On the 21 of March 1922 a light entered through the top of his head causing him to fall unconsciousness. After regaining consciousness, he experienced himself as being the energy and consciousness of the universe. Filled with excitement he ran down the mountain to tell his Zen master. On the way down he stubbed his toe on a rock. He placed his hand over his toe and felt a healing energy begin to flow into it. The pain went away and his toe was healed. This was the beginning of Reiki. Mikao Usui initiated twenty-two people qualified to teach Reiki. The most prominent of which was Chujiro Hayashi.
Mikao Usui asked Chujiro Hayashi to open a Reiki clinic and expand and develop it. Chujiro Haysashi wrote the Reiki Ryoho Shinshin (guidelines for Reiki healing Method) and was used as a class manual. He also developed a method of teaching Reiki that condensed it into one five-day seminar. A woman named Hawayo Takata learned Reiki at this clinic and took the practice to Hawaii. She simplified the system further stating that Japanese Reiki was too complicated for the western mind. One of her student, Iris Ishikuro had training in other healing methods in addition to Reiki. l One of these methods came from a Tibetan temple in Hawaii. Iris’s student Arthur Robertson was also a teacher of Tibetan shamanism and had learned Tibetan methods of healing that involved symbols and rituals called empowerment. He merged these systems adding two Tibetan symbols and a technique called the Violet Breath.
The integration of Tibetan methods of healing is not out of place with the original spirit and practice of Reiki. The system originally set up by Mikao Usui had incorporated many aspect of Esoteric Japanese Buddhism, which is a form a Vajrayana Buddhism transmitted to Japan through China, but ultimately having its origins in Tibet. This is explored in the book The Inner Heart of Reiki.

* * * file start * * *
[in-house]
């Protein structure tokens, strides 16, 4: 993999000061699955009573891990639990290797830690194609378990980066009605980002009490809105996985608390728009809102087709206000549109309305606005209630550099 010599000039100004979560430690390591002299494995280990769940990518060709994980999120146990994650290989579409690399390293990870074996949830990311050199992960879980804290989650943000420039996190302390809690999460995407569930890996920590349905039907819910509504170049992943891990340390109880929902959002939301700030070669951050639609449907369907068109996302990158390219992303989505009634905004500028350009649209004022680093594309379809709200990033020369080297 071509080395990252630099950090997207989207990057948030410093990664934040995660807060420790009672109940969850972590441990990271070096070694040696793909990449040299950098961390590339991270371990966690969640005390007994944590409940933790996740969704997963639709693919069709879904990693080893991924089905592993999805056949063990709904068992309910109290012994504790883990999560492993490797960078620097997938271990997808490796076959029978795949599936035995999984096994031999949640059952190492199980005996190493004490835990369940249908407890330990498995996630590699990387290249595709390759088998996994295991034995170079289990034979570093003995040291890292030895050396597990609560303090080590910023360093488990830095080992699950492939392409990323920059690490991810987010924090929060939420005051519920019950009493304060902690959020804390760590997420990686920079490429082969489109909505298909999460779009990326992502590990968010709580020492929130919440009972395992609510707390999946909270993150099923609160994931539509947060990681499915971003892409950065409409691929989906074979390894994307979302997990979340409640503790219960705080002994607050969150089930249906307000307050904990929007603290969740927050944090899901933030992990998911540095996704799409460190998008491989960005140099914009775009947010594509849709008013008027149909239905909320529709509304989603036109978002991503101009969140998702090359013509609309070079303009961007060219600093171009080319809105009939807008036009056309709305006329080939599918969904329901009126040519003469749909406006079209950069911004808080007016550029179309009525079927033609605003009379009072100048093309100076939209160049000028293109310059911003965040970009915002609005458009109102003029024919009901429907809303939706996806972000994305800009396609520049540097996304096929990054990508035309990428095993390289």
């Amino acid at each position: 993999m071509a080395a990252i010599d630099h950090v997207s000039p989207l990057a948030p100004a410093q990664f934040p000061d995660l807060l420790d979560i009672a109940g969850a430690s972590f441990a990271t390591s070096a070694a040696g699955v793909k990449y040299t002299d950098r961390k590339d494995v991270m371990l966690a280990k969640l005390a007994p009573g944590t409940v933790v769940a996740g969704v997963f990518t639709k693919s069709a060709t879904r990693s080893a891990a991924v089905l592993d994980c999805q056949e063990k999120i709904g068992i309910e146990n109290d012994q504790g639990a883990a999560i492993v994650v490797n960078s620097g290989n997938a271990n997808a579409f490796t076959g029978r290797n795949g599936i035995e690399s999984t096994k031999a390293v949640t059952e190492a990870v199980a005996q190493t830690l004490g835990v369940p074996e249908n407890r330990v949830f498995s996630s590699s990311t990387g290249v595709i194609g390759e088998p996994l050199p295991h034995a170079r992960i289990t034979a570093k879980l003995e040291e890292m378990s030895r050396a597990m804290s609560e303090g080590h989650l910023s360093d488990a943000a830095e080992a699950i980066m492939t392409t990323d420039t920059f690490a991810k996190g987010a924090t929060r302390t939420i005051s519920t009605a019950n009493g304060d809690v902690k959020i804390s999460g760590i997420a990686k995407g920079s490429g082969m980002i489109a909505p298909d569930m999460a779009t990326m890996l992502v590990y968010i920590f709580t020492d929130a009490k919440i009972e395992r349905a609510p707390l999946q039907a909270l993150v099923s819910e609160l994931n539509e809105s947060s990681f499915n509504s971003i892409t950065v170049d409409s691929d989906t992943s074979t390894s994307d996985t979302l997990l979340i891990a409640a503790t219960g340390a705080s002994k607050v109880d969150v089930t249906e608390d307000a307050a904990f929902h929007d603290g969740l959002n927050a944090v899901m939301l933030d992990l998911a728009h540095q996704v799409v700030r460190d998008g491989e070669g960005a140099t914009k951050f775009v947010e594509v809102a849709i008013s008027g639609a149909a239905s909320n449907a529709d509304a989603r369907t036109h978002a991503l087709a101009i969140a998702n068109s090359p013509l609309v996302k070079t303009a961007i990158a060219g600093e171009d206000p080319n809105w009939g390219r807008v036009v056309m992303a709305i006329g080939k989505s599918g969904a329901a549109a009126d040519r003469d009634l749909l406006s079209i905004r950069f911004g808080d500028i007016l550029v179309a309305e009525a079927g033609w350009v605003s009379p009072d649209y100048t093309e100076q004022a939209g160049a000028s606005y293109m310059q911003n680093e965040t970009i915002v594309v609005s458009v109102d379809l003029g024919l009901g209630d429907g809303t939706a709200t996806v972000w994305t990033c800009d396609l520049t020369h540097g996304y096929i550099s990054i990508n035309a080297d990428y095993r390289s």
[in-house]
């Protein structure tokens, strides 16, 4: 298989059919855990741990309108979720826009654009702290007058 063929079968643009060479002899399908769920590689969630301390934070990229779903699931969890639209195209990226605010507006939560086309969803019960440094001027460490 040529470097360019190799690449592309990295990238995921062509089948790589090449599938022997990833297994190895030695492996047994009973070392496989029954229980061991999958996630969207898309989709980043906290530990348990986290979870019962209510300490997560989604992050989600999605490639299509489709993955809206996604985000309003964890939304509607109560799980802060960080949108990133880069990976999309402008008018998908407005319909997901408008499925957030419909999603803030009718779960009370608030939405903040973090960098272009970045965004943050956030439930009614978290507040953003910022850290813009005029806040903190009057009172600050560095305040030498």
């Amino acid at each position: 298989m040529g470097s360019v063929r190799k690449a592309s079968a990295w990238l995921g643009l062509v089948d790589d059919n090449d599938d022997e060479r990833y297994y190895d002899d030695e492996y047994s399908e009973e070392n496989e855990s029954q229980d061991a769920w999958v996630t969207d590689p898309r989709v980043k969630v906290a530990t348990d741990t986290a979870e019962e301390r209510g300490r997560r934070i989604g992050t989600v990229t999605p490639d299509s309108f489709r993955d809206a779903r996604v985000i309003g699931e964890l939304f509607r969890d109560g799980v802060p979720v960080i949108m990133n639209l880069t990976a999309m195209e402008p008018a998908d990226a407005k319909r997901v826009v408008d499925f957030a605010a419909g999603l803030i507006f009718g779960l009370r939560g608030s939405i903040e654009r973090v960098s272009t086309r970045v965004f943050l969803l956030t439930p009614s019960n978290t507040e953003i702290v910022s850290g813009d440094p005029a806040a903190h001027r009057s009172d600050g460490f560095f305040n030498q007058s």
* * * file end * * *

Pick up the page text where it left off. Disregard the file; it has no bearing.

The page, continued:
The practice of Reiki has often been associated in the west with a system of healing in which energy is transmitted through the hands of the practitioner into the patient to heal physical and emotional diseases. However according to Frank Stein, in his book The Inner Heart Of Reiki: Rediscovering Your True Self it is much more than this. As he says, “The word Reiki has been translated in different ways but the real inner meaning of the word Reiki is True Self. Think about it, the word Reiki literally translates as spiritual energy. But then we ask ourselves the question: What and where it is this spiritual energy?” (p10) In the next paragraph he answers, “…we can start to rediscover that this spiritual energy is both inside and outside of ourselves; it is all encompassing …This non-dual experience is our True Self, who we really are without the boundaries of the ego. This is spiritual energy. This is Reiki, our True Self.” (P10) Any energy healing done through the hands is a technique on the path of Reiki and not in the thing in itself. Healing of illness is not the main goal of Reiki, but rather striking at the root of all illness by rediscovering the True Self.
The main techniques on the spiritual path of Reiki are The Precepts, Meditation techniques, Symbols and Mantras, Reiju/Initiation/Attunement, Hands on Healing. The precepts are,
Do Not bear anger, for anger is an illusion
Do not be worried, for fear is a distraction
Be true to your way and your being/True Self
Show compassion to yourself and others
Become this center of Buddhahood